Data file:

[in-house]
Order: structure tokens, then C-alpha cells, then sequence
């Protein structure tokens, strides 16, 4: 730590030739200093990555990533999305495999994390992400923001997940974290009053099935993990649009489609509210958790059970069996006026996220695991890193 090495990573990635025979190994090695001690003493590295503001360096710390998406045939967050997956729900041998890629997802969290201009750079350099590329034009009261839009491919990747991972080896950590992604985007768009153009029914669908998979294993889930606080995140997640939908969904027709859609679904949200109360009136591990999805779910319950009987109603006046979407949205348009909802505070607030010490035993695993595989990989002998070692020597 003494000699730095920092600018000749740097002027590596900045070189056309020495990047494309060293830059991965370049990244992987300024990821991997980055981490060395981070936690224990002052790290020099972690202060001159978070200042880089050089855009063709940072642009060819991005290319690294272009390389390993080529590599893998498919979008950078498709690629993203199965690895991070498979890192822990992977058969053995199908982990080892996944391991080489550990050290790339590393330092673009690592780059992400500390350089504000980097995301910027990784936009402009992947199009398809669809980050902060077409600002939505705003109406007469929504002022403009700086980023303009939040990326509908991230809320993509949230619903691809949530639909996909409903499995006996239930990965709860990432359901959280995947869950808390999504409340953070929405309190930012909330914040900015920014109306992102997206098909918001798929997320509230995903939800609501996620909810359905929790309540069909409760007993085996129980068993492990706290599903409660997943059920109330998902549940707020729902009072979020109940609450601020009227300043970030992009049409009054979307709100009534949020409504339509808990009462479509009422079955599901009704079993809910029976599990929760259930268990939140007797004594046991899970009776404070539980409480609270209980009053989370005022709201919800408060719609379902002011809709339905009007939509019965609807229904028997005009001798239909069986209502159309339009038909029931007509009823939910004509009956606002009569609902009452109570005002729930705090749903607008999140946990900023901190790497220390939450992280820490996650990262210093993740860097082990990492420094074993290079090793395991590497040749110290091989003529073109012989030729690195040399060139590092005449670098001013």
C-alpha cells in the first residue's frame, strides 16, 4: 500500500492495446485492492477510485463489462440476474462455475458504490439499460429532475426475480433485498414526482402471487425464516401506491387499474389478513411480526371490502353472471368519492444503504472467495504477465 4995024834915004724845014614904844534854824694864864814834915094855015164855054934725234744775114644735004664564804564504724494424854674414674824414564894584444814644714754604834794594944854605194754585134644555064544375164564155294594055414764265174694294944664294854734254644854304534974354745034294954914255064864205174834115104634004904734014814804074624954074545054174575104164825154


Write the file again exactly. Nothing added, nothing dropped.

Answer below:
[in-house]
Order: structure tokens, then C-alpha cells, then sequence
């Protein structure tokens, strides 16, 4: 730590030739200093990555990533999305495999994390992400923001997940974290009053099935993990649009489609509210958790059970069996006026996220695991890193 090495990573990635025979190994090695001690003493590295503001360096710390998406045939967050997956729900041998890629997802969290201009750079350099590329034009009261839009491919990747991972080896950590992604985007768009153009029914669908998979294993889930606080995140997640939908969904027709859609679904949200109360009136591990999805779910319950009987109603006046979407949205348009909802505070607030010490035993695993595989990989002998070692020597 003494000699730095920092600018000749740097002027590596900045070189056309020495990047494309060293830059991965370049990244992987300024990821991997980055981490060395981070936690224990002052790290020099972690202060001159978070200042880089050089855009063709940072642009060819991005290319690294272009390389390993080529590599893998498919979008950078498709690629993203199965690895991070498979890192822990992977058969053995199908982990080892996944391991080489550990050290790339590393330092673009690592780059992400500390350089504000980097995301910027990784936009402009992947199009398809669809980050902060077409600002939505705003109406007469929504002022403009700086980023303009939040990326509908991230809320993509949230619903691809949530639909996909409903499995006996239930990965709860990432359901959280995947869950808390999504409340953070929405309190930012909330914040900015920014109306992102997206098909918001798929997320509230995903939800609501996620909810359905929790309540069909409760007993085996129980068993492990706290599903409660997943059920109330998902549940707020729902009072979020109940609450601020009227300043970030992009049409009054979307709100009534949020409504339509808990009462479509009422079955599901009704079993809910029976599990929760259930268990939140007797004594046991899970009776404070539980409480609270209980009053989370005022709201919800408060719609379902002011809709339905009007939509019965609807229904028997005009001798239909069986209502159309339009038909029931007509009823939910004509009956606002009569609902009452109570005002729930705090749903607008999140946990900023901190790497220390939450992280820490996650990262210093993740860097082990990492420094074993290079090793395991590497040749110290091989003529073109012989030729690195040399060139590092005449670098001013």
C-alpha cells in the first residue's frame, strides 16, 4: 500500500492495446485492492477510485463489462440476474462455475458504490439499460429532475426475480433485498414526482402471487425464516401506491387499474389478513411480526371490502353472471368519492444503504472467495504477465 4995024834915004724845014614904844534854824694864864814834915094855015164855054934725234744775114644735004664564804564504724494424854674414674824414564894584444814644714754604834794594944854605194754585134644555064544375164564155294594055414764265174694294944664294854734254644854304534974354745034294954914255064864205174834115104634004904734014814804074624954074545054174575104164825154